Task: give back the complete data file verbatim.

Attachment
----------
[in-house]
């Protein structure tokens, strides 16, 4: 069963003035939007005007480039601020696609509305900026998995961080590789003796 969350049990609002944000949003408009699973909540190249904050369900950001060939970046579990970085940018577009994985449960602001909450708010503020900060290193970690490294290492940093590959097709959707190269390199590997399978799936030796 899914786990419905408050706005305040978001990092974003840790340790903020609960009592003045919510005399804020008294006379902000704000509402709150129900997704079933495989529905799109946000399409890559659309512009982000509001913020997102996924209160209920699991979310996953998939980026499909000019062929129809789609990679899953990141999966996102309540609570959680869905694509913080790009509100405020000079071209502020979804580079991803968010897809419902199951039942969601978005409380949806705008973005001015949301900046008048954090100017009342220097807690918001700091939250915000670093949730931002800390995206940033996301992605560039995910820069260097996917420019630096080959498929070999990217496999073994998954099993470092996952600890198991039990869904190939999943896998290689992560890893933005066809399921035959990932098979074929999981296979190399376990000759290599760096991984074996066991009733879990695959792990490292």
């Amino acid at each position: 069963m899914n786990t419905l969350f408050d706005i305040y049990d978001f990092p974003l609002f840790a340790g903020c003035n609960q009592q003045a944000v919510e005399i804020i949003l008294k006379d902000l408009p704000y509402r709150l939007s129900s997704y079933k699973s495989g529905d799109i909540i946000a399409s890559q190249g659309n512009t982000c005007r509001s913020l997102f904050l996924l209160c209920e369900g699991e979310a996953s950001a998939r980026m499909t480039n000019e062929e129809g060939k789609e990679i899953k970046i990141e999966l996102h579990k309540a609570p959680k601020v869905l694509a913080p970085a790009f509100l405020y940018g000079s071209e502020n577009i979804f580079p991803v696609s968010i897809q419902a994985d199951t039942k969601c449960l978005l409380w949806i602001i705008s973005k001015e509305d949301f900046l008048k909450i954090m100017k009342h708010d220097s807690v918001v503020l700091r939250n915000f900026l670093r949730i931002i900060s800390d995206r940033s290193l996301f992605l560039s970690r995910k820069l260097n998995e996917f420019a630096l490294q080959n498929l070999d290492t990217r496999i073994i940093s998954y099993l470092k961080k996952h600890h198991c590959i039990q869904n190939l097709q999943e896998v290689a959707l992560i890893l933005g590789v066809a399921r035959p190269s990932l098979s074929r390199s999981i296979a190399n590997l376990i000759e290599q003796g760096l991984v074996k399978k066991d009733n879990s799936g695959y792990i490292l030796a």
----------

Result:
[in-house]
């Protein structure tokens, strides 16, 4: 069963003035939007005007480039601020696609509305900026998995961080590789003796 969350049990609002944000949003408009699973909540190249904050369900950001060939970046579990970085940018577009994985449960602001909450708010503020900060290193970690490294290492940093590959097709959707190269390199590997399978799936030796 899914786990419905408050706005305040978001990092974003840790340790903020609960009592003045919510005399804020008294006379902000704000509402709150129900997704079933495989529905799109946000399409890559659309512009982000509001913020997102996924209160209920699991979310996953998939980026499909000019062929129809789609990679899953990141999966996102309540609570959680869905694509913080790009509100405020000079071209502020979804580079991803968010897809419902199951039942969601978005409380949806705008973005001015949301900046008048954090100017009342220097807690918001700091939250915000670093949730931002800390995206940033996301992605560039995910820069260097996917420019630096080959498929070999990217496999073994998954099993470092996952600890198991039990869904190939999943896998290689992560890893933005066809399921035959990932098979074929999981296979190399376990000759290599760096991984074996066991009733879990695959792990490292």
């Amino acid at each position: 069963m899914n786990t419905l969350f408050d706005i305040y049990d978001f990092p974003l609002f840790a340790g903020c003035n609960q009592q003045a944000v919510e005399i804020i949003l008294k006379d902000l408009p704000y509402r709150l939007s129900s997704y079933k699973s495989g529905d799109i909540i946000a399409s890559q190249g659309n512009t982000c005007r509001s913020l997102f904050l996924l209160c209920e369900g699991e979310a996953s950001a998939r980026m499909t480039n000019e062929e129809g060939k789609e990679i899953k970046i990141e999966l996102h579990k309540a609570p959680k601020v869905l694509a913080p970085a790009f509100l405020y940018g000079s071209e502020n577009i979804f580079p991803v696609s968010i897809q419902a994985d199951t039942k969601c449960l978005l409380w949806i602001i705008s973005k001015e509305d949301f900046l008048k909450i954090m100017k009342h708010d220097s807690v918001v503020l700091r939250n915000f900026l670093r949730i931002i900060s800390d995206r940033s290193l996301f992605l560039s970690r995910k820069l260097n998995e996917f420019a630096l490294q080959n498929l070999d290492t990217r496999i073994i940093s998954y099993l470092k961080k996952h600890h198991c590959i039990q869904n190939l097709q999943e896998v290689a959707l992560i890893l933005g590789v066809a399921r035959p190269s990932l098979s074929r390199s999981i296979a190399n590997l376990i000759e290599q003796g760096l991984v074996k399978k066991d009733n879990s799936g695959y792990i490292l030796a």